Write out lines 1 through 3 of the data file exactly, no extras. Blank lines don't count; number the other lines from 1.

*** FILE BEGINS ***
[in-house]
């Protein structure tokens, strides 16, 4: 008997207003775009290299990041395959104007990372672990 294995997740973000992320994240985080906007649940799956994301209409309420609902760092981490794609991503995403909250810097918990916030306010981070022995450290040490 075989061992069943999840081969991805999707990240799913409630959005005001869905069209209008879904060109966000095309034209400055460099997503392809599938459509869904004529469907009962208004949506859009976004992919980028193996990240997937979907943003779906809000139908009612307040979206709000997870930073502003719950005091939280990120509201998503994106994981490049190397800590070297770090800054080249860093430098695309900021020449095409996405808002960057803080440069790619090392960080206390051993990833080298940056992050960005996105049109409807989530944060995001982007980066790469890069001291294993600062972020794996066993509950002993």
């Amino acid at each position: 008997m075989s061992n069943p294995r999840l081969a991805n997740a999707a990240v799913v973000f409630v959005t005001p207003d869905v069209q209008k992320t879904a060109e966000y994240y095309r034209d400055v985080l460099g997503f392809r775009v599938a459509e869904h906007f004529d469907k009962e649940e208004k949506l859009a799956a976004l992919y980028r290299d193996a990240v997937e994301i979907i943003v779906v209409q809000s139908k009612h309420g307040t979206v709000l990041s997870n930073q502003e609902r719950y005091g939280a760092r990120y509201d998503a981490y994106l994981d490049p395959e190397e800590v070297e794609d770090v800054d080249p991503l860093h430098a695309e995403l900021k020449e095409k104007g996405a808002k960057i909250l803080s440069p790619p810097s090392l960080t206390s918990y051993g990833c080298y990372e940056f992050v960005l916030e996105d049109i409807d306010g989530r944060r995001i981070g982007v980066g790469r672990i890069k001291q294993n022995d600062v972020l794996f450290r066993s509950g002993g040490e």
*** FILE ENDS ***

[in-house]
């Protein structure tokens, strides 16, 4: 008997207003775009290299990041395959104007990372672990 294995997740973000992320994240985080906007649940799956994301209409309420609902760092981490794609991503995403909250810097918990916030306010981070022995450290040490 075989061992069943999840081969991805999707990240799913409630959005005001869905069209209008879904060109966000095309034209400055460099997503392809599938459509869904004529469907009962208004949506859009976004992919980028193996990240997937979907943003779906809000139908009612307040979206709000997870930073502003719950005091939280990120509201998503994106994981490049190397800590070297770090800054080249860093430098695309900021020449095409996405808002960057803080440069790619090392960080206390051993990833080298940056992050960005996105049109409807989530944060995001982007980066790469890069001291294993600062972020794996066993509950002993």
């Amino acid at each position: 008997m075989s061992n069943p294995r999840l081969a991805n997740a999707a990240v799913v973000f409630v959005t005001p207003d869905v069209q209008k992320t879904a060109e966000y994240y095309r034209d400055v985080l460099g997503f392809r775009v599938a459509e869904h906007f004529d469907k009962e649940e208004k949506l859009a799956a976004l992919y980028r290299d193996a990240v997937e994301i979907i943003v779906v209409q809000s139908k009612h309420g307040t979206v709000l990041s997870n930073q502003e609902r719950y005091g939280a760092r990120y509201d998503a981490y994106l994981d490049p395959e190397e800590v070297e794609d770090v800054d080249p991503l860093h430098a695309e995403l900021k020449e095409k104007g996405a808002k960057i909250l803080s440069p790619p810097s090392l960080t206390s918990y051993g990833c080298y990372e940056f992050v960005l916030e996105d049109i409807d306010g989530r944060r995001i981070g982007v980066g790469r672990i890069k001291q294993n022995d600062v972020l794996f450290r066993s509950g002993g040490e």